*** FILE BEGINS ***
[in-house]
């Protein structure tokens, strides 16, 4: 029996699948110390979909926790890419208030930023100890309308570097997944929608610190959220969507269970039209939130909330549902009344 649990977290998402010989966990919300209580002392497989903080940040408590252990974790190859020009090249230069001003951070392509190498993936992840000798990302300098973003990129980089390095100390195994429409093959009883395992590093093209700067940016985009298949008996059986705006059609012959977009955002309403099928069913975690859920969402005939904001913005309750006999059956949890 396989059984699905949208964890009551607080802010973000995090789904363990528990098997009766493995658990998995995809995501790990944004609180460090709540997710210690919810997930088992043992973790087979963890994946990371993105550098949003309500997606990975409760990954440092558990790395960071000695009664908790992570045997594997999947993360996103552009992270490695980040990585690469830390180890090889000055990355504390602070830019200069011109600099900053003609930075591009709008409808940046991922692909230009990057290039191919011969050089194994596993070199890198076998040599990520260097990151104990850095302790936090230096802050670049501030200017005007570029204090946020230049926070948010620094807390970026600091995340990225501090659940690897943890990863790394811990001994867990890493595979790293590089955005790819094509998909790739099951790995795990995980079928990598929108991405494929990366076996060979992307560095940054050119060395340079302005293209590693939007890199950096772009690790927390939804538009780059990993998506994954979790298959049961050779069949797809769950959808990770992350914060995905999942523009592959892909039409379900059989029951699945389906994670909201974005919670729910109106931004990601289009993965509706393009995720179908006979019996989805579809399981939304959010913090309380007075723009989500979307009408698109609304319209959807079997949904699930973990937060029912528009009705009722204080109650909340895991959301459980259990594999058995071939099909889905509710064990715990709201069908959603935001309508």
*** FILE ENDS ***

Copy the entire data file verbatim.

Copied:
[in-house]
């Protein structure tokens, strides 16, 4: 029996699948110390979909926790890419208030930023100890309308570097997944929608610190959220969507269970039209939130909330549902009344 649990977290998402010989966990919300209580002392497989903080940040408590252990974790190859020009090249230069001003951070392509190498993936992840000798990302300098973003990129980089390095100390195994429409093959009883395992590093093209700067940016985009298949008996059986705006059609012959977009955002309403099928069913975690859920969402005939904001913005309750006999059956949890 396989059984699905949208964890009551607080802010973000995090789904363990528990098997009766493995658990998995995809995501790990944004609180460090709540997710210690919810997930088992043992973790087979963890994946990371993105550098949003309500997606990975409760990954440092558990790395960071000695009664908790992570045997594997999947993360996103552009992270490695980040990585690469830390180890090889000055990355504390602070830019200069011109600099900053003609930075591009709008409808940046991922692909230009990057290039191919011969050089194994596993070199890198076998040599990520260097990151104990850095302790936090230096802050670049501030200017005007570029204090946020230049926070948010620094807390970026600091995340990225501090659940690897943890990863790394811990001994867990890493595979790293590089955005790819094509998909790739099951790995795990995980079928990598929108991405494929990366076996060979992307560095940054050119060395340079302005293209590693939007890199950096772009690790927390939804538009780059990993998506994954979790298959049961050779069949797809769950959808990770992350914060995905999942523009592959892909039409379900059989029951699945389906994670909201974005919670729910109106931004990601289009993965509706393009995720179908006979019996989805579809399981939304959010913090309380007075723009989500979307009408698109609304319209959807079997949904699930973990937060029912528009009705009722204080109650909340895991959301459980259990594999058995071939099909889905509710064990715990709201069908959603935001309508």